The two elements are each connected respectively to a first cable 52 for the inner element 48 and a second cable 53 for the outer element 51.
Expediently, the two cables 52 and 53 are led to the same tightening device 54 which by means of a lever 55 is adapted to put under tension an annular band 56 which encircles the quarter of the boot 50 accomplishing the closure when tensioned.
Obviously, in all of the illustrative embodiments of the invention described herein, it will be appreciated that the cables may be expediently routed through the wedge heel of the footwear, wherein suitable channels may be expediently formed. Furthermore, such cables may exit the channels at suitably located holes, formed at the heel region of the boot which may advantageously present a rounded profile whereover the cable may slide as the device is actuated.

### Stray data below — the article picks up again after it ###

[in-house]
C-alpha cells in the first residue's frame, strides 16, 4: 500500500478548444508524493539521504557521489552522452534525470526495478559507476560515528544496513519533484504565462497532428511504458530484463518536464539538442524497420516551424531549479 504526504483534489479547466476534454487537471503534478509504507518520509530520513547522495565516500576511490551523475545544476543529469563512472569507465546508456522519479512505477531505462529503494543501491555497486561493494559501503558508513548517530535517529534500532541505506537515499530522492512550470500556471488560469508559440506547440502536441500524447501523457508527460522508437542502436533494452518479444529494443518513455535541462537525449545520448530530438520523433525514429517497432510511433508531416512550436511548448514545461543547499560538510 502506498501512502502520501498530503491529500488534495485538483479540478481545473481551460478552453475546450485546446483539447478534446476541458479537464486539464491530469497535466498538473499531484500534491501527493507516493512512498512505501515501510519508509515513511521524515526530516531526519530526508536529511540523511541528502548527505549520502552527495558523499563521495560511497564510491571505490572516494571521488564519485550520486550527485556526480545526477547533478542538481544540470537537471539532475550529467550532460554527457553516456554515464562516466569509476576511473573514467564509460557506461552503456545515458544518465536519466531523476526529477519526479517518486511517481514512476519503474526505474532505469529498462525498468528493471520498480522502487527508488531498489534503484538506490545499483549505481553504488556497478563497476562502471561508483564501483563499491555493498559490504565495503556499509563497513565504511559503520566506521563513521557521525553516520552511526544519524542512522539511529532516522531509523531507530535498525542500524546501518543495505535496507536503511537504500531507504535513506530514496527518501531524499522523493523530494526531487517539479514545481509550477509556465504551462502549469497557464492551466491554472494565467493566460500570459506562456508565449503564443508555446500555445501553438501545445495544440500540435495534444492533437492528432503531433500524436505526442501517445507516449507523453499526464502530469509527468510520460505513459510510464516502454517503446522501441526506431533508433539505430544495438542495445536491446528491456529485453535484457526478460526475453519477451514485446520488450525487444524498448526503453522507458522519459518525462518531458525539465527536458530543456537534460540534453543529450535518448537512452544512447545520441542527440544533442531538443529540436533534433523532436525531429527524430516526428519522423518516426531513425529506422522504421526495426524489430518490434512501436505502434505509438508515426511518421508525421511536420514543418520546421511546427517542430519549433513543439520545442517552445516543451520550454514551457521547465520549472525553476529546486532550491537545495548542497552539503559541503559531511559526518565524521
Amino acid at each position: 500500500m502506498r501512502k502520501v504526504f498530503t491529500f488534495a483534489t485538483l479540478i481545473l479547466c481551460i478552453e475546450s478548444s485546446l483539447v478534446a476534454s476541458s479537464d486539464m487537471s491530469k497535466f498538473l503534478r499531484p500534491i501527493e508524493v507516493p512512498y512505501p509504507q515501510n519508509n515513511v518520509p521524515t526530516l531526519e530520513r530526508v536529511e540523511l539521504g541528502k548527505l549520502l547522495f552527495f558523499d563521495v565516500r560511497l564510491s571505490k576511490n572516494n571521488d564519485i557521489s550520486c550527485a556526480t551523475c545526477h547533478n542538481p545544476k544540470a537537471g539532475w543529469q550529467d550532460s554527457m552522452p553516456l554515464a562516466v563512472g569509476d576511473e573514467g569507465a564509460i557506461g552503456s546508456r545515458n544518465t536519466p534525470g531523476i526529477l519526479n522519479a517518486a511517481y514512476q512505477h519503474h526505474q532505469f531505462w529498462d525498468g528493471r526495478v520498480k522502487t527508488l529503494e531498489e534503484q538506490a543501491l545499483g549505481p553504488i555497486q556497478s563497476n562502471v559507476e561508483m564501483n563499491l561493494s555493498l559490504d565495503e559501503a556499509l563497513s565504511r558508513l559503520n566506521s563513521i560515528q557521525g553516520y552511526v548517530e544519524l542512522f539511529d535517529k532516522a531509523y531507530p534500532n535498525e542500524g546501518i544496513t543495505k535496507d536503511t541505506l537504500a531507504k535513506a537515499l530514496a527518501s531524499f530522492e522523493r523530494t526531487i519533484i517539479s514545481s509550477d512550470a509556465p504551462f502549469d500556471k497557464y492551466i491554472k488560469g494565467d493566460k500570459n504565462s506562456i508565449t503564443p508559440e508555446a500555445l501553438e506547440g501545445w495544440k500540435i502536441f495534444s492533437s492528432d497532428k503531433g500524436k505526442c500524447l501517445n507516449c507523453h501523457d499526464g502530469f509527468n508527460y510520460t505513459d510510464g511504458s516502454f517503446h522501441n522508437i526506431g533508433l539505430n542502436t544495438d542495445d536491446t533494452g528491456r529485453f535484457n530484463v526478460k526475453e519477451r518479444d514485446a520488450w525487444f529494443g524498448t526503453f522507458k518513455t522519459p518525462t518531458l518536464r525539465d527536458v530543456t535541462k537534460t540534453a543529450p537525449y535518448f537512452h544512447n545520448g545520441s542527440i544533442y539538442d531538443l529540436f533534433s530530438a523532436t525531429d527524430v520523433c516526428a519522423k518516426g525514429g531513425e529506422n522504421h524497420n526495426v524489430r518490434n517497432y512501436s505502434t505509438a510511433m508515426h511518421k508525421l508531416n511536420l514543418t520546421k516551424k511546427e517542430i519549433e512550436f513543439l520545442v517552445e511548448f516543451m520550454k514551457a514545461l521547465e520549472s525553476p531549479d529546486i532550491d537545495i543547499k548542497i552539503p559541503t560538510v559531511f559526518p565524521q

In FIGS. 9 to 12 there are exemplified the various types of levers and adjustment and tightening devices.
More particularly, FIG. 9 shows a single lever 57 which contains a dual adjustment screw device of the type already illustrated and to which are led two cables 58 and 59, respectively.
In this case on closing the lever 57 there occurs simultaneous tensioning of both cables 58 and 59.
In FIG. 10 there are shown a pair of side-by-side levers now indicated at 60 and 61 both equipped individually with an adjustment device, respectively for two cables 62 and 63.
Expediently, the lever 61 has a lug 64 disposed on the side 65 flanking the lever 60 and partly overlapping the lever 60 itself
In this case by acting on the lever 61 alone there occurs the simultaneous closure of the lever 60 as well.
The two levers are independent in adjustment and in their actuation, once the adjustments are carried out, the closure may be effected by actuating one lever only, that is the lever having the lug.